Saturday, Jul 21, 2018

Youth take over

St. Gregory’s Anglican Church Sunday service goes outside the box
St. Gregory’ Anglican Church’s Youth Sunday service saw members step outside the box with a service that factored around the young members of the parish. PHOTOS: TORRELL GLINTON

Owing to the time we’re in, different methods to attract younger persons into the church must be looked at, and older people have to be able to embrace young people and their different methods in the church, and trust the spirit of God to change persons, according to Maurice “D.J. GodSon” Fawkes who brought the house down when he was invited to speak at St. Gregory’s Anglican Church’s Youth Sunday service which saw them step outside of the box.

Addressing the senior members first, D.J. GodSon told them to allow the young people to be themselves. He said even though the method may change, the message doesn’t.

“It’s still the Gospel. It’s just that young people chose to do things and look at it differently.”

He reminded the senior members that in order for the church to grow, young people are needed.

“Young people know how to attract young people and so sometimes it’s good to listen to them and to hear what their methods are, and to even incorporate their methods into evangelizing or into making the service a bit more exciting in order for the church to grow. So while the method may change, the message will not change, which is Christ,” he said.

With all the jumping, hopping, skipping and shouting that took place at the Carmichael Road church on Sunday as D.J. GodSon spoke — which was totally outside the norm for the service — Father Sebastian Campbell said he hoped he would have a church edifice when it was all done.

D.J. GodSon factored the service totally around the children who were responsible for executing the service — from the readings, to leading the praise and worship, and the songs rendered that were all children/youth focused.

“He [D.J. GodSon] really rocked the boat,” said Campbell. “He really brought the house down for the children in taking the church outside of the box, and focused on the children. He had them jumping, and hopping, and skipping, and shouting as part of his message he related to them at their level. It was a really out of the box experience for them. I said wow — I hope I have a church when he’s finished.” said Campbell

But the St. Gregory’s priest said he really wanted that out of the box experience for his young parishioners.

“I really wanted to shake things up, because I think we really and truly need that. Too often we are afraid, but the most powerful way of bringing the message to the children is at their level — and that’s what I really wanted.”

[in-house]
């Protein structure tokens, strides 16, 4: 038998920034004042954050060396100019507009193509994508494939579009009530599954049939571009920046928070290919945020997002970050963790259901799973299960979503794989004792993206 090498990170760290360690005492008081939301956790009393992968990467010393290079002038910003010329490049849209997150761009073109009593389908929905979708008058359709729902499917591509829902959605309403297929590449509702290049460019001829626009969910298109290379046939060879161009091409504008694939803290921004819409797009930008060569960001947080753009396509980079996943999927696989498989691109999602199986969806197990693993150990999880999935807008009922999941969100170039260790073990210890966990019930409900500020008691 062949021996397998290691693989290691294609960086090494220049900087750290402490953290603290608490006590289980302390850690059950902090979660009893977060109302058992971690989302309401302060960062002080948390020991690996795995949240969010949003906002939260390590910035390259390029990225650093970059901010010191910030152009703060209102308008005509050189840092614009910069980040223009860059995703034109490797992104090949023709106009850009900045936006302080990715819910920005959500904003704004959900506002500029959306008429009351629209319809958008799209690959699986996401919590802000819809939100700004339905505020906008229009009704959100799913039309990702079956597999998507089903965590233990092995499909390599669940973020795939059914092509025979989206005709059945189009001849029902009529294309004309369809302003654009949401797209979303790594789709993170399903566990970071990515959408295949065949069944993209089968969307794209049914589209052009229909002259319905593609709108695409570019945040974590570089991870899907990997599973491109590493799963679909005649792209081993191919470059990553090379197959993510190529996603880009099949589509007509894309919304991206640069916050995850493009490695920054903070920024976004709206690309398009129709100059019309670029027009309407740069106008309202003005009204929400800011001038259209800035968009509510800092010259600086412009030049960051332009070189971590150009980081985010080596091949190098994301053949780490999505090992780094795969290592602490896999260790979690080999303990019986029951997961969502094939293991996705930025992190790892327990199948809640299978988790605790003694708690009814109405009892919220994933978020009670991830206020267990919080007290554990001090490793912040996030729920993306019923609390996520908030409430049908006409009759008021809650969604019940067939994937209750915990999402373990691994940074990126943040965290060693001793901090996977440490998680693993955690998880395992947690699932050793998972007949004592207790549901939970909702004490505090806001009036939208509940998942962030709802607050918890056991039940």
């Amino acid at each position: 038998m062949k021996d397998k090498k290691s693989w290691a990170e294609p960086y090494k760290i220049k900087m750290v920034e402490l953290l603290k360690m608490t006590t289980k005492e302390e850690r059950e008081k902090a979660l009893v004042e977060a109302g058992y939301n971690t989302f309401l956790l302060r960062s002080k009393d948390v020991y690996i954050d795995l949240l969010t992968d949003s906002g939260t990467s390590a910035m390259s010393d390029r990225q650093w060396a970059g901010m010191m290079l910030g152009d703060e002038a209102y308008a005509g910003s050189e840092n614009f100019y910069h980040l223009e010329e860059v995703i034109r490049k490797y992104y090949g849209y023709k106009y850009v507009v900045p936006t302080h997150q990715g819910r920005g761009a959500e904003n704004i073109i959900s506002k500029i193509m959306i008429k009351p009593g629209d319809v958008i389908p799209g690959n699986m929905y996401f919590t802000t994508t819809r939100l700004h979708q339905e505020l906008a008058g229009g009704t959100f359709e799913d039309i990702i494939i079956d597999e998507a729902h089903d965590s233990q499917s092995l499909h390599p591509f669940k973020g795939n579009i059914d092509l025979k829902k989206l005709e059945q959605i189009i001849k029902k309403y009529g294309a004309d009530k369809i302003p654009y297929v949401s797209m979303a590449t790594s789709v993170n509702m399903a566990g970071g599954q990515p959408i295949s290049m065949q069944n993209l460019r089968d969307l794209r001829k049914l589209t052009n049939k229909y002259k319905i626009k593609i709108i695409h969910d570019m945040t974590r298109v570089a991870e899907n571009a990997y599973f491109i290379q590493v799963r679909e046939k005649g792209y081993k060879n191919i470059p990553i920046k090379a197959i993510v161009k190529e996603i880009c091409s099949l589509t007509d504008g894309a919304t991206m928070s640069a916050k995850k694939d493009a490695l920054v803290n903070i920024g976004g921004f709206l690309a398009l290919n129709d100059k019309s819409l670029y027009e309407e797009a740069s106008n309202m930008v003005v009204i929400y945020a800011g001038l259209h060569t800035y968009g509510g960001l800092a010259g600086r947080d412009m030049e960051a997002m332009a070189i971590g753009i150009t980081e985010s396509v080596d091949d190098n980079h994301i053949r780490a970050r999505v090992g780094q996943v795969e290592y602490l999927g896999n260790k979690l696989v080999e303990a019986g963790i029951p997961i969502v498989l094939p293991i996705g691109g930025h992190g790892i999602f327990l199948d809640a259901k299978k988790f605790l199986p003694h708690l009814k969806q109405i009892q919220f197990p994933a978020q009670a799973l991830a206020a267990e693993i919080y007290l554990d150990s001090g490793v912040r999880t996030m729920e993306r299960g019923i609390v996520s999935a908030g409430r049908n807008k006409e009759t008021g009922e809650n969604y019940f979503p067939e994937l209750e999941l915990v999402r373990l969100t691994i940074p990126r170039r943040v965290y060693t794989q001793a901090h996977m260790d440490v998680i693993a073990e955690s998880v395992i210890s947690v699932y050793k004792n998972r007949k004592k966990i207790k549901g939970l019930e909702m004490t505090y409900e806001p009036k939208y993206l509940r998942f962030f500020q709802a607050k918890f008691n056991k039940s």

Going into the out-of-the-box Sunday experience, the priest said he was a “little afraid” the older parishioners wouldn’t buy into it and give him trouble at the end of the day. To his surprise, he said he found that most of his older parishioners seemed to enjoy the service more than the children.

“When I looked in the church the older people were jumping, hopping, skipping, praising the Lord more so than the children,” said Campbell.

D.J. GodSon said he had been a little surprised when he got the invitation to speak at the service, as the Anglican Church is a very traditional service, but he said he realizes anything happens with God.

“To bring a deejay, and then to have me speak, it was kind of out of the box for them. At first I was a bit worried about it, but then I knew that once you listen to God, that God will make all things possible

“A lot of people came to me after the service to say that they enjoyed it, that it was a message that was needed and that I hit on some good points. And to hear a lot of people in the Anglican Church saying amen and hallelujah and agreeing with what you’re saying …”

The deejay also spoke to the children about John the Baptist and his purpose, and their purpose.

Alter Services.

“One of John the Baptist’s main purpose was to spread the gospel and to also baptize Jesus.”

In speaking to the children, D.J. GodSon spoke to the children about their purpose at school, the church, their community, their purpose personally and their purpose at home.

He also spoke to the adults about their territorial nature, but he encouraged them to adopt the each one and teach one method. He challenged them to adopt one or two young persons to mentor in the church and to teach them what they do in their respective ministries that they work in at the church. He said adults can train the youth so that they can one day take it over and run it properly. He told them that making the various ministries and church more exciting attracts people.

D.J. GodSon told them to remember the adage that it takes a village to raise a child, and said communities are the way they are today because people have neglected that mentality.

“We see things and say nothing,” he said.

The deejay is looking forward to making a repeat appearance at the church in the not too distant future.

Youth Sunday is an annual event at the church to bring the academic year to a close in a positive mode as children go into their respective summer programs, and to honor youth leaders and bring attention to their work. Campbell noted however, that this was the first time it was turned up and turned out in this fashion.

He hopes they can have a youth experience every month going forward.

“I’m going to challenge them. Turn it over to them and see what they do, so they wouldn’t blame me anymore for keeping them in spiritual enslavement,” said Campbell. “I hope it becomes a part of our repertoire, and the young people themselves would give greater leadership, because in this one we were imposing on them so to speak and now I hope that they would run with it.”

 

 

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